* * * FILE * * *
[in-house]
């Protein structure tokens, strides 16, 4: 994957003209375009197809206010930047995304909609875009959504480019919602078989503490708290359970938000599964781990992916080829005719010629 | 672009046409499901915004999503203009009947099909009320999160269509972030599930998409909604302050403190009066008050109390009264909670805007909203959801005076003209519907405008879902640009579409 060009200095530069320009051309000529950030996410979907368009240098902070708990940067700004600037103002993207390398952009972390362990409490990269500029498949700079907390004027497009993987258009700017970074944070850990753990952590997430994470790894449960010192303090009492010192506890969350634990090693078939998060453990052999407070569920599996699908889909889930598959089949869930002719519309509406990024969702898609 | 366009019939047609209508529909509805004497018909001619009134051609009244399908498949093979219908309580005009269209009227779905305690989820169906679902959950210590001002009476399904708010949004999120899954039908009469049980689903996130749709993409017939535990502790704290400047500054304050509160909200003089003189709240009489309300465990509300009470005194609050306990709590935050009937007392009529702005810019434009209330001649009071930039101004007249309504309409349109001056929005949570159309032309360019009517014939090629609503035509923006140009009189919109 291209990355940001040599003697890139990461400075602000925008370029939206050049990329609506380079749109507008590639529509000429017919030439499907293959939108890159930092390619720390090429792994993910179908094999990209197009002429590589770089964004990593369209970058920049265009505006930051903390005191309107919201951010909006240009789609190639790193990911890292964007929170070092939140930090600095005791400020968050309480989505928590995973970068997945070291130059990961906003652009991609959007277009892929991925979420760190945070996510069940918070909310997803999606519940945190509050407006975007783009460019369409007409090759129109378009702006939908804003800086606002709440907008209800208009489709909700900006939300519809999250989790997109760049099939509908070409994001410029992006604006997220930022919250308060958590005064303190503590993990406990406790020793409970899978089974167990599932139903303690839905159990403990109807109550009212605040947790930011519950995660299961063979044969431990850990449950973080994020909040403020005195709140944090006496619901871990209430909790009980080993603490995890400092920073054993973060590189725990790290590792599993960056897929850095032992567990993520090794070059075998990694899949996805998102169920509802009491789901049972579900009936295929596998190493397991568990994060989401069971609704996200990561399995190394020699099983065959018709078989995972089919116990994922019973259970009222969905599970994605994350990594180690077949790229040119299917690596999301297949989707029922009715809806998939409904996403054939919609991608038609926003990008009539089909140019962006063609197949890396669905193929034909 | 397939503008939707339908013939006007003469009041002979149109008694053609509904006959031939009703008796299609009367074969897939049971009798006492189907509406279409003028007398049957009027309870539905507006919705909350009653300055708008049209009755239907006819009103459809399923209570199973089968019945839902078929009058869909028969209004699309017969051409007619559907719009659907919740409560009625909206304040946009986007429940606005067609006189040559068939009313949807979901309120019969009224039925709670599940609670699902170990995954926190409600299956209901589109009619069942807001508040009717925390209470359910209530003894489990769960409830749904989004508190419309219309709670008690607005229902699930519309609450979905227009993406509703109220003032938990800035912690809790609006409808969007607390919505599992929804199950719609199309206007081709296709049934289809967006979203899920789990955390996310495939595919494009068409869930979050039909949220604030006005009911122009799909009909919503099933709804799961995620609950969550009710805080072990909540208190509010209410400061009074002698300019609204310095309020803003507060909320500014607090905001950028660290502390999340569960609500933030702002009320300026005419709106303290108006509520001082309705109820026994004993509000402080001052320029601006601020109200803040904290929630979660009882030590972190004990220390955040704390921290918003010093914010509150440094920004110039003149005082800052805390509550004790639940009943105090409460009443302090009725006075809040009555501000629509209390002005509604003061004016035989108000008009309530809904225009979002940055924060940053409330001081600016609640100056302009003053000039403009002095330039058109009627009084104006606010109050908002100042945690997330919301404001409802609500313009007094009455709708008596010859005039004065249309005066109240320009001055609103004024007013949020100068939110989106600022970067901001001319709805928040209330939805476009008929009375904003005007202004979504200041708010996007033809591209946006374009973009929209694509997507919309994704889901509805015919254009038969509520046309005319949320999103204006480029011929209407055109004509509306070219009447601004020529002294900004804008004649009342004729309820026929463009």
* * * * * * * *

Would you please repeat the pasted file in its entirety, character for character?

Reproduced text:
[in-house]
């Protein structure tokens, strides 16, 4: 994957003209375009197809206010930047995304909609875009959504480019919602078989503490708290359970938000599964781990992916080829005719010629 | 672009046409499901915004999503203009009947099909009320999160269509972030599930998409909604302050403190009066008050109390009264909670805007909203959801005076003209519907405008879902640009579409 060009200095530069320009051309000529950030996410979907368009240098902070708990940067700004600037103002993207390398952009972390362990409490990269500029498949700079907390004027497009993987258009700017970074944070850990753990952590997430994470790894449960010192303090009492010192506890969350634990090693078939998060453990052999407070569920599996699908889909889930598959089949869930002719519309509406990024969702898609 | 366009019939047609209508529909509805004497018909001619009134051609009244399908498949093979219908309580005009269209009227779905305690989820169906679902959950210590001002009476399904708010949004999120899954039908009469049980689903996130749709993409017939535990502790704290400047500054304050509160909200003089003189709240009489309300465990509300009470005194609050306990709590935050009937007392009529702005810019434009209330001649009071930039101004007249309504309409349109001056929005949570159309032309360019009517014939090629609503035509923006140009009189919109 291209990355940001040599003697890139990461400075602000925008370029939206050049990329609506380079749109507008590639529509000429017919030439499907293959939108890159930092390619720390090429792994993910179908094999990209197009002429590589770089964004990593369209970058920049265009505006930051903390005191309107919201951010909006240009789609190639790193990911890292964007929170070092939140930090600095005791400020968050309480989505928590995973970068997945070291130059990961906003652009991609959007277009892929991925979420760190945070996510069940918070909310997803999606519940945190509050407006975007783009460019369409007409090759129109378009702006939908804003800086606002709440907008209800208009489709909700900006939300519809999250989790997109760049099939509908070409994001410029992006604006997220930022919250308060958590005064303190503590993990406990406790020793409970899978089974167990599932139903303690839905159990403990109807109550009212605040947790930011519950995660299961063979044969431990850990449950973080994020909040403020005195709140944090006496619901871990209430909790009980080993603490995890400092920073054993973060590189725990790290590792599993960056897929850095032992567990993520090794070059075998990694899949996805998102169920509802009491789901049972579900009936295929596998190493397991568990994060989401069971609704996200990561399995190394020699099983065959018709078989995972089919116990994922019973259970009222969905599970994605994350990594180690077949790229040119299917690596999301297949989707029922009715809806998939409904996403054939919609991608038609926003990008009539089909140019962006063609197949890396669905193929034909 | 397939503008939707339908013939006007003469009041002979149109008694053609509904006959031939009703008796299609009367074969897939049971009798006492189907509406279409003028007398049957009027309870539905507006919705909350009653300055708008049209009755239907006819009103459809399923209570199973089968019945839902078929009058869909028969209004699309017969051409007619559907719009659907919740409560009625909206304040946009986007429940606005067609006189040559068939009313949807979901309120019969009224039925709670599940609670699902170990995954926190409600299956209901589109009619069942807001508040009717925390209470359910209530003894489990769960409830749904989004508190419309219309709670008690607005229902699930519309609450979905227009993406509703109220003032938990800035912690809790609006409808969007607390919505599992929804199950719609199309206007081709296709049934289809967006979203899920789990955390996310495939595919494009068409869930979050039909949220604030006005009911122009799909009909919503099933709804799961995620609950969550009710805080072990909540208190509010209410400061009074002698300019609204310095309020803003507060909320500014607090905001950028660290502390999340569960609500933030702002009320300026005419709106303290108006509520001082309705109820026994004993509000402080001052320029601006601020109200803040904290929630979660009882030590972190004990220390955040704390921290918003010093914010509150440094920004110039003149005082800052805390509550004790639940009943105090409460009443302090009725006075809040009555501000629509209390002005509604003061004016035989108000008009309530809904225009979002940055924060940053409330001081600016609640100056302009003053000039403009002095330039058109009627009084104006606010109050908002100042945690997330919301404001409802609500313009007094009455709708008596010859005039004065249309005066109240320009001055609103004024007013949020100068939110989106600022970067901001001319709805928040209330939805476009008929009375904003005007202004979504200041708010996007033809591209946006374009973009929209694509997507919309994704889901509805015919254009038969509520046309005319949320999103204006480029011929209407055109004509509306070219009447601004020529002294900004804008004649009342004729309820026929463009």